The new year will bring along a variety of new obligations for California employers. Although some of the new laws clarify existing law and provide helpful guidance, several impose additional requirements. This update highlights key provisions of some of the more notable changes taking effect in 2017. Links to the statutes and/or prior updates regarding the same are provided where applicable.
A.B. 1732: Single-User Restrooms
Assembly Bill 1732 requires all single-user toilet facilities in any business establishment, place of public accommodation, or state or local government agency to be identified as all-gender toilet facilities by signage which must comply with Title 24 of the California Code of Regulations as of March 1, 2017. The single-user toilet facilities must be designated for use for only one occupant at a time, or for family or assisted use. The statute defines a “single-user toilet facility” as a toilet facility with no more than one water closet and one urinal with a locking mechanism controlled by the user. The statute is aimed at providing equal access to everyone, regardless of their gender. The new law will be enforced by inspectors, building officials, and other local officials.
A.B. 2535: Itemized Wage Statements
Effective January 1, 2017, Assembly Bill 2535 revises Labor Code Section 226 to clarify that employers are not required to report the total hours worked on the itemized wage statements of employees who are exempt from payment of minimum wage and overtime under specified statutes of any applicable order of the Industrial Welfare Commission. Prior to this amendment, Labor Code Section 226 required employers to include the employees’ total hours worked on their pay stubs unless the employee was paid solely by salary and exempt from payment of overtime. For more information on A.B. 2535, please see our prior article here.
A.B. 1843: Juvenile Criminal History
Existing law prohibits employers from asking applicants to disclose, or taking into consideration, information regarding an arrest or detention that did not result in a conviction, or a conviction that was judicially dismissed or sealed. Effective January 1, 2017, Assembly Bill 1843 amends Section 432.7 of the Labor Code and expands restrictions by prohibiting employers from taking into consideration, and/or asking applicants to disclose, certain information regarding juvenile records. Specifically, employers are prohibited from seeking information pertaining to an arrest, detention, processing, diversion, supervision, adjudication, or court disposition that occurred while the person was subject to the process and jurisdiction of a juvenile court.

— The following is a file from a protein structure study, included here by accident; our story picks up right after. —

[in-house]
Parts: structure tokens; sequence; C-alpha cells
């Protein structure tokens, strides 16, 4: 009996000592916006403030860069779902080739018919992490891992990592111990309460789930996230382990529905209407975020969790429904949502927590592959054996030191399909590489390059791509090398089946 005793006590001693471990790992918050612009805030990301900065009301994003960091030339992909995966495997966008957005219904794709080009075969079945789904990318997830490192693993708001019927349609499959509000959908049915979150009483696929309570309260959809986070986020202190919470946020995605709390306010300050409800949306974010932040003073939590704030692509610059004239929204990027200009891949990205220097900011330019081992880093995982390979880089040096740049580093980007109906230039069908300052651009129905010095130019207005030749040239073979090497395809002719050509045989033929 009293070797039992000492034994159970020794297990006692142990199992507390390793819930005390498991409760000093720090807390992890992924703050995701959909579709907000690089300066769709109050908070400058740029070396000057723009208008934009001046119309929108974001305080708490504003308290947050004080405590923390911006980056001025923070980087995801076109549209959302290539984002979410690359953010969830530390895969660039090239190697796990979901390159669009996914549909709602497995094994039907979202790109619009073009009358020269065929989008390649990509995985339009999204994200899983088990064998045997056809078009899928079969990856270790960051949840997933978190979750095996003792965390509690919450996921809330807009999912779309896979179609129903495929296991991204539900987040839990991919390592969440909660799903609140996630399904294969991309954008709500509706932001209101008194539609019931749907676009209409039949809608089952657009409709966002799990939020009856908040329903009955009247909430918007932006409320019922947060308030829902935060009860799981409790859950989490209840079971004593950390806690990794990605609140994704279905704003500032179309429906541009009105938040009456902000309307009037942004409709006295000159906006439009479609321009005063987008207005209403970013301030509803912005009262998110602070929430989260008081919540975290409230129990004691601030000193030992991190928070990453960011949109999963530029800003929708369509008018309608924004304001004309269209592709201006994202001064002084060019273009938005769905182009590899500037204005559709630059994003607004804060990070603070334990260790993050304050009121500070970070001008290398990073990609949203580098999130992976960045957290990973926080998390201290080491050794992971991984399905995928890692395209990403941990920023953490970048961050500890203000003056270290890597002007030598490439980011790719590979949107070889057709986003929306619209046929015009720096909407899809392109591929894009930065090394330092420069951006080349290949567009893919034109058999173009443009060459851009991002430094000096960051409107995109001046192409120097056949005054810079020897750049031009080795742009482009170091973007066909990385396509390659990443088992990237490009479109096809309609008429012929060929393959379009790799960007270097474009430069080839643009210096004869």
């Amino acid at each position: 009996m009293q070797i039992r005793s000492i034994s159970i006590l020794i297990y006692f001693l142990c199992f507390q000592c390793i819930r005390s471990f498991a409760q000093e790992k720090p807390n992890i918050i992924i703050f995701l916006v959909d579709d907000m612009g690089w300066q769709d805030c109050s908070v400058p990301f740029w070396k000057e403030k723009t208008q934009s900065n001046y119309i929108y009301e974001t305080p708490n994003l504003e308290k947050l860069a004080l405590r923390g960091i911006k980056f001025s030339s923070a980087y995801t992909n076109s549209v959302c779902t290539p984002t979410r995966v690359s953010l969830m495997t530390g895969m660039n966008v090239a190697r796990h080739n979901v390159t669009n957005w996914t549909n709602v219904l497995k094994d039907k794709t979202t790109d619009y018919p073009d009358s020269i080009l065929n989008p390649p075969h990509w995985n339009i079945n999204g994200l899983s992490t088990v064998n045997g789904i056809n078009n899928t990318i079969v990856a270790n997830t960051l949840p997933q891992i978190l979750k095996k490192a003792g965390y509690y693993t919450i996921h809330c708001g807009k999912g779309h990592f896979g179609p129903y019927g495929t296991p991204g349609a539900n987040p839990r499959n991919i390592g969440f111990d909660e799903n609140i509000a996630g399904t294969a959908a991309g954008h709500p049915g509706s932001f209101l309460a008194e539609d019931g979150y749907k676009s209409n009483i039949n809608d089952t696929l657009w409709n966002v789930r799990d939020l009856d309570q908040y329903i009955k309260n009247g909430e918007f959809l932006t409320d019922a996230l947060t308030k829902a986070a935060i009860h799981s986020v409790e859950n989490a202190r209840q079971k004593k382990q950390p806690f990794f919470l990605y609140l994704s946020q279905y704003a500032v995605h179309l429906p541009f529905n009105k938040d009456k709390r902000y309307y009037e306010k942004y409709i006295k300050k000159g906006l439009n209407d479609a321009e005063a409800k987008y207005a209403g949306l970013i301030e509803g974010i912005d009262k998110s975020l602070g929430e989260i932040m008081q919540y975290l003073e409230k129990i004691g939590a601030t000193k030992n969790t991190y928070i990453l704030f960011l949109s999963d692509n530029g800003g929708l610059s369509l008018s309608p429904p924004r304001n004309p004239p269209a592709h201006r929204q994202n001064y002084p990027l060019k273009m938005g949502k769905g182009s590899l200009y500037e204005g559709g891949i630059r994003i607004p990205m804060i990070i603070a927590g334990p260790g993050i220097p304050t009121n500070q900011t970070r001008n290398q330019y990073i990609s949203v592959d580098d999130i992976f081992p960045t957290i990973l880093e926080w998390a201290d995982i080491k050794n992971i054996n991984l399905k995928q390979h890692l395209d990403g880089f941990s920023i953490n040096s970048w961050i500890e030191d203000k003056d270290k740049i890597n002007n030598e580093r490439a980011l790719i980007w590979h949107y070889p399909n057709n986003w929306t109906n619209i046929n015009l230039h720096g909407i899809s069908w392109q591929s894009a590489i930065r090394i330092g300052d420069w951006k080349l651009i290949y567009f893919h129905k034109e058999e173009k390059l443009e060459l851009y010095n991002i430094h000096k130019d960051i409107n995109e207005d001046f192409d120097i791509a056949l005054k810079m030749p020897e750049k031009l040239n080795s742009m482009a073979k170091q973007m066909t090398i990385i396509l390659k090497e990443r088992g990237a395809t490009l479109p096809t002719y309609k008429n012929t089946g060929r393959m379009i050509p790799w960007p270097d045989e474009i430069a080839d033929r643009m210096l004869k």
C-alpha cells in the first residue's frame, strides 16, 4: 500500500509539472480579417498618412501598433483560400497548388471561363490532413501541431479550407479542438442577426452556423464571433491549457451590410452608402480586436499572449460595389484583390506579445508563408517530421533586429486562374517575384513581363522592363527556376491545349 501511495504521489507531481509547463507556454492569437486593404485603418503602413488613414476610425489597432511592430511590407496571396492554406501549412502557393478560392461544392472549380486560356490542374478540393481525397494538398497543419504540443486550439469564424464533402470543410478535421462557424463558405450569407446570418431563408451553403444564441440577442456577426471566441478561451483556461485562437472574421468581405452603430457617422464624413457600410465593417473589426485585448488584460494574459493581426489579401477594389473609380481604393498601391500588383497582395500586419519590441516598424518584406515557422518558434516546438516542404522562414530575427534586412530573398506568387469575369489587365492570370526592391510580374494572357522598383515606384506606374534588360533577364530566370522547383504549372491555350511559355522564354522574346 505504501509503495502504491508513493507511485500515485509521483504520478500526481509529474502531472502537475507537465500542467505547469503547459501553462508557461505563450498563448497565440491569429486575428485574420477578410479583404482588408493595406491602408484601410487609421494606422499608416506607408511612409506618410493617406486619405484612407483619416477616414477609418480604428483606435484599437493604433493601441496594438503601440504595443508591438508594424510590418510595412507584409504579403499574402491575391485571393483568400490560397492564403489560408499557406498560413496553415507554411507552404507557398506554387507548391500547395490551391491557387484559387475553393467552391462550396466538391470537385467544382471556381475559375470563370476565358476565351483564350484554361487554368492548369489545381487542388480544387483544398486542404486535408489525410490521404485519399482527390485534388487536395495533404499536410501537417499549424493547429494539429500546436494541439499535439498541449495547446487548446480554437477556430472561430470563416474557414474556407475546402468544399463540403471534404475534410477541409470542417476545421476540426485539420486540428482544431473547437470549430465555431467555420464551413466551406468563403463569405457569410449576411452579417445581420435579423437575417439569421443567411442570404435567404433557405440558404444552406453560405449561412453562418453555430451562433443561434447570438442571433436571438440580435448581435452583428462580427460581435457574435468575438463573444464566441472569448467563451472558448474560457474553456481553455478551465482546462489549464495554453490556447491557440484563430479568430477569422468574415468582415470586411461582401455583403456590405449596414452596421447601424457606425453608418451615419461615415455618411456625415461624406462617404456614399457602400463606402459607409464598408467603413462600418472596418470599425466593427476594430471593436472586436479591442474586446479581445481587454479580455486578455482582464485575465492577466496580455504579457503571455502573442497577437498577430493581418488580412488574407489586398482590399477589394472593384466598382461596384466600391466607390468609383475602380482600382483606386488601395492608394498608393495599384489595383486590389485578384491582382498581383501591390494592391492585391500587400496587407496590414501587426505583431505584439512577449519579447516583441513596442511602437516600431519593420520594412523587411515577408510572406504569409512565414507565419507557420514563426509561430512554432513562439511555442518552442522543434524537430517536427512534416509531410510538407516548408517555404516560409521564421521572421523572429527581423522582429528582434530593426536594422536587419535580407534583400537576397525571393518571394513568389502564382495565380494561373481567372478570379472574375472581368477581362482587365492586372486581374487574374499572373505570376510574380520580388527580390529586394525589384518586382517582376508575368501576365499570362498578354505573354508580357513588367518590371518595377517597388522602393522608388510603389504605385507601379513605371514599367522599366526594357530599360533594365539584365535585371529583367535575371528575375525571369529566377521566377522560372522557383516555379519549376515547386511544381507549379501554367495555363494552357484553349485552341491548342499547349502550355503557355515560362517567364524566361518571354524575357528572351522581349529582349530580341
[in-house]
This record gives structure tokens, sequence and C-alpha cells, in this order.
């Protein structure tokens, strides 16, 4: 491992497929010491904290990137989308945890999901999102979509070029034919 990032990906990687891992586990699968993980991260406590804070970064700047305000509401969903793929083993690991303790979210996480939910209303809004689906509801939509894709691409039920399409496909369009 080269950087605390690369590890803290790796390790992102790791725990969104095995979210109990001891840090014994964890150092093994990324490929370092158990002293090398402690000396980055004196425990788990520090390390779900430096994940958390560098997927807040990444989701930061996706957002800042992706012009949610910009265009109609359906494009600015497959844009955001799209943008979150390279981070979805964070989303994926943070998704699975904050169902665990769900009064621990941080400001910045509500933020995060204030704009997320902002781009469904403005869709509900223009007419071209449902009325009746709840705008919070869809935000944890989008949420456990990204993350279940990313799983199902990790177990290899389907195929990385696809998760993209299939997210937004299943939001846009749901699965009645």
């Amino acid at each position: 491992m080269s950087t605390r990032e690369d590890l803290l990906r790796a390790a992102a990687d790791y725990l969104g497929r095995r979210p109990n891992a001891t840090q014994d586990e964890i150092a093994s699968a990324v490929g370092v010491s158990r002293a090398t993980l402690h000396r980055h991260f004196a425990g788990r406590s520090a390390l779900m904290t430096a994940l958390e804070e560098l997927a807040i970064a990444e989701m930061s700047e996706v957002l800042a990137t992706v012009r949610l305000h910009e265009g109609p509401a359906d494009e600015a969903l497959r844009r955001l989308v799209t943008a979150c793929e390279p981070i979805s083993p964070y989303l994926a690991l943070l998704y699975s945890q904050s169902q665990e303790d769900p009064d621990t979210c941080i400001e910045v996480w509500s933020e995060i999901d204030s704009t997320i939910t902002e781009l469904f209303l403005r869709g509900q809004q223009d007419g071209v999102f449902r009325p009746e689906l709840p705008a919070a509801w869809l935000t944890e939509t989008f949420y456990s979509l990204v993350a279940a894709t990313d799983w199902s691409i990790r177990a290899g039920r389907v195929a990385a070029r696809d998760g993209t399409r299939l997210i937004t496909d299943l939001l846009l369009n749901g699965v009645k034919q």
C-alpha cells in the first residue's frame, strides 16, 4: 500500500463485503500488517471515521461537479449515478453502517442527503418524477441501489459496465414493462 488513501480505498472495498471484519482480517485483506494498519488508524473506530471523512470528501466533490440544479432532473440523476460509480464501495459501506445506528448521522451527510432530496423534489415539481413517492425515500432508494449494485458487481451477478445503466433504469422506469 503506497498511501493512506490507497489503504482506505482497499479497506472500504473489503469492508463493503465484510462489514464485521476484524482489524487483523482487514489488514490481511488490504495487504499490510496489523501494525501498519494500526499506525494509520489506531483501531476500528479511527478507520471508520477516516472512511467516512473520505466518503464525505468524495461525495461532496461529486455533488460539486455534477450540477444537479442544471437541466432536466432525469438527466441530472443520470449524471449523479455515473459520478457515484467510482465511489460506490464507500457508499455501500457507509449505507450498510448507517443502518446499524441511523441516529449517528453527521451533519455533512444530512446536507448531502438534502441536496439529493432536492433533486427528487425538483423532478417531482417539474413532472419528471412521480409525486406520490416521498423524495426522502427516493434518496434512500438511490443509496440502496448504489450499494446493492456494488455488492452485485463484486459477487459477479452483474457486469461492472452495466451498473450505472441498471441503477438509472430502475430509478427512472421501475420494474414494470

A.B. 2337: Protections for Victims of Domestic Violence
Assembly Bill 2337 adds subsection (h) to Labor Code Section 230.1 and will require employers with 25 or more employees to provide written notice to new employees upon hire, and to current employees upon request, of the rights and duties of employers and employees as set forth in Labor Code section 230 and 230.1. Under the law, victims of domestic violence, sexual assault, or stalking, have the right to take time off from work, participate in safety planning, obtain psychological counseling, and seek medical attention for injuries caused by domestic violence, sexual assault, or stalking. The amendment requires the Labor Commissioner to develop a form for employers to use to comply with the notice requirements. The Labor Commissioner will post the form on or before July 1, 2017. Employers are not required to comply with the notice requirement until the Labor Commissioner makes the form available.
S.B. 1001: Unfair Immigration Related Practices
Effective January 1, 2017, Senate Bill 1001 adds Section 1019.1 to the Labor Code prohibiting employers from: (1) requesting more or different documents than are required under federal law; (2) refusing to honor documents tendered that on their face reasonably appear to be genuine; (3) refusing to honor documents or work authorization based upon the specific status or term of status that accompanies the authorization to work; or (4) attempting to reinvestigate or re-verify an incumbent employee’s authorization to work using an unfair immigration-related practice. Job applicants and employees who suffer an “unfair immigration-related practice” can file a complaint with the Department of Labor Standards and Enforcement. In addition to equitable relief, the statute imposes a penalty of not more than $10,000 per violation.
Significantly, the U.S. Citizenship and Immigration Services issued a revised Form I-9, which employers must begin using no later than January 22, 2017. Employers may continue to use the current Form I-9 with a revision date of March 8, 2013 through January 21, 2017. For more information on the revised I-9, please see our prior article here.
S.B. 1063 and A.B. 1676: Amendments to California’s Equal Pay Act